Thursday, October 05, 2006

Foley. "Mastur-gate". Alternate reality...

I had a dream last night. I dreamed that there was a media feeding frenzy over the actions of the Republican leadership in the US House of Representatives.

In this dream, which took place in a world not entirely dissimilar to our own, a Florida Republican congressman, unmarried and "openly secretly" homosexual, had developed, or attempted to develop, relationships with male congressional pages. There were no allegations that any actual sexual contact had taken place, but the House leadership was informed, by the parents of one of the pages, that there had been some e-mails from the Congressman to the boy which were described as "overly-friendly." Not explicit, but perhaps inappropriate under the circumstances.

The House leadership determined that this behavior was unacceptable, and took a hard-line with the Representative. Rather than just suggesting to him that he not continue to engage in that behavior, the caucus began an investigation. And when they discovered that the Congressman had engaged in sexually-explicit e-mails with an 18-year old former page, it seemed as though that had been a wise decision. The House formally began proceedings to expel the Congressman.

This began a firestorm. The first to jump were the Gay Rights activists, accusing the Republicans of taking an anti-Gay position. "Mr. Foley is surely not the first Congressman ever to be 'overly-friendly' with a page. What he is, however, is the first homosexual Congressmen since Gerry Studds to be 'overly-friendly' with a page. The anti-gay neanderthals on the right cannot abide this. They went after Studds, now they're going after Foley."

The media clamor began in earnest. The morning shows brought in analysts who spoke of the Republican party's obsession with people's sexual behavior. "The right-wing 'sexual McCarthyists' who went after President Clinton for his private sexual behavior are at it again."

The New York Times jumped in. "Once again, the Republicans are abusing the power of the government. Speaker Hastert didn't hire Mark Foley. Mark Foley is not his employee, not his subordinate. Mr. Foley works for the people of the 16th Congressional District in Florida, and it is their responsibility to decide whether his private sexual behaviors warrant dismissing him, not Mr. Hastert's."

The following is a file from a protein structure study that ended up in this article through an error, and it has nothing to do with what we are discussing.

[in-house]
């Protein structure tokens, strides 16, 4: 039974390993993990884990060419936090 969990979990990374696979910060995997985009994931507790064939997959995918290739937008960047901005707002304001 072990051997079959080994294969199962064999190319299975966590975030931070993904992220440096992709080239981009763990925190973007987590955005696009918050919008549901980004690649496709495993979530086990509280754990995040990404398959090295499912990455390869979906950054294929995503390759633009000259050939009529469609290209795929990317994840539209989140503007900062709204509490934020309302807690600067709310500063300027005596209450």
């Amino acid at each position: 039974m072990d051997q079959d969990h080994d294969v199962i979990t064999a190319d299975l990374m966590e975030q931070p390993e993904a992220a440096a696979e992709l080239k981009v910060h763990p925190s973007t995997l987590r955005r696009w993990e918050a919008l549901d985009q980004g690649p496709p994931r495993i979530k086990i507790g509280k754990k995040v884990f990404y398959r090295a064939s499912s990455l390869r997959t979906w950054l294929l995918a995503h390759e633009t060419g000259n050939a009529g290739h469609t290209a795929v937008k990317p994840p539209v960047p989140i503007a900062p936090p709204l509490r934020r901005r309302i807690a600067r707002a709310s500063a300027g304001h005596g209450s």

The privacy debate was re-ignited. "All those who were concerned with the President's Domestic Surveillance Program find validation of those concerns here. Why are Mr. Foley's private and personal e-mail and instant messages being made public?"

And then I woke up. It was all a dream. The House leadership, rather than being castigated for obsessing over private homosexual behavior, violating privacy and abusing the power of the office, are being castigated for not doing those things...


For the record, I find Mr. Foley's behavior repulsive. Just as I found Bill Clinton's behavior repulsive. And Bob Packwood's. It's a grotesque abuse of the power of the office, and he's forfeited any right to hold that office. (As had Bill Clinton before him.) His resignation was appropriate. (As Clinton's would have been.) I want Mark Foley gone. (As I wanted Bill Clinton gone.)

Furthermore, the House leadership appears to have handled the situation badly. I have absolutely no sympathy whatsoever for Mr. Foley, and damned little for Mr. Hastert. But that said, I'm not certain the scenario existed, once Mr. Foley had behaved as he did, for the Republicans to come out of this without a media feeding frenzy. I'm absolutely convinced that the scenario I outlined above is both realistic and likely, had the leadership taken the steps that many are now castigating them for not taking.


There's one more aspect of this current frenzy that warrants comment. The mainstream press in this country has demonstrated absolutely no curiosity or interest in the provenance of this story. It appears to have a jumped to the media from a "blog" which seems to have been set up for the sole purpose of creating this story at a politically advantageous time for Democrats. The "independent" press in this country is behaving like a pack of well-trained hounds. Give them the scent of a Republican, and let 'em loose! Watch them go nuts! They've been played like an instrument, and not only have they not displayed the kind of resentment that they ought to feel, they don't even appear to have any understanding that that's what has happened.

None of that means that Foley's behavior isn't scandalous - it is. None of it means that Foley shouldn't leave - he should. None of it means that the House leadership has handled it well - they haven't. But it does mean that there's another story out there, and the press in this country doesn't appear to have any interest in it, because there's probably a Democrat at the far end, and not a Republican. If this story were about a Democrat, if it reflected poorly on Democrats and appeared to have been foisted into the media by a Republican, there would be significant investigative journalism taking place, and many stories about "dirty tricks." Have you seen any of that yet? No, you haven't. Because when a Republican reveals an unpleasant truth about a Democrat, it's a "dirty trick" - when a Democrat reveals an unpleasant truth about a Republican, it's a truth, and the provenance is irrelevant.

Technorati tags: Foley, masturgate, StopSexPredators, Hastert, scandal



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